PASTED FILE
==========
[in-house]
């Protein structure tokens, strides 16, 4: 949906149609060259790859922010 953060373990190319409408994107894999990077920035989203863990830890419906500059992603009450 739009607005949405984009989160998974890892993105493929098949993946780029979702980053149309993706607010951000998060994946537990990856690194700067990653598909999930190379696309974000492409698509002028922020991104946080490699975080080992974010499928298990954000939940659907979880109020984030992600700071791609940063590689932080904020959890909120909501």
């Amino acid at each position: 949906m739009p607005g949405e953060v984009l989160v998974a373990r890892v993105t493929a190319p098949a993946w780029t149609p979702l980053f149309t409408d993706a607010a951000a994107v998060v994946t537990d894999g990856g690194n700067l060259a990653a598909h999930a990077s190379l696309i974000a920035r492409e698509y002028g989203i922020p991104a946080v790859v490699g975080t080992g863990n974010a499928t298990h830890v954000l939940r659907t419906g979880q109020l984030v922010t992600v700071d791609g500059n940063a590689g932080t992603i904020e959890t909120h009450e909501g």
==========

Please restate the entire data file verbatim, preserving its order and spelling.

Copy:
[in-house]
């Protein structure tokens, strides 16, 4: 949906149609060259790859922010 953060373990190319409408994107894999990077920035989203863990830890419906500059992603009450 739009607005949405984009989160998974890892993105493929098949993946780029979702980053149309993706607010951000998060994946537990990856690194700067990653598909999930190379696309974000492409698509002028922020991104946080490699975080080992974010499928298990954000939940659907979880109020984030992600700071791609940063590689932080904020959890909120909501």
């Amino acid at each position: 949906m739009p607005g949405e953060v984009l989160v998974a373990r890892v993105t493929a190319p098949a993946w780029t149609p979702l980053f149309t409408d993706a607010a951000a994107v998060v994946t537990d894999g990856g690194n700067l060259a990653a598909h999930a990077s190379l696309i974000a920035r492409e698509y002028g989203i922020p991104a946080v790859v490699g975080t080992g863990n974010a499928t298990h830890v954000l939940r659907t419906g979880q109020l984030v922010t992600v700071d791609g500059n940063a590689g932080t992603i904020e959890t909120h009450e909501g």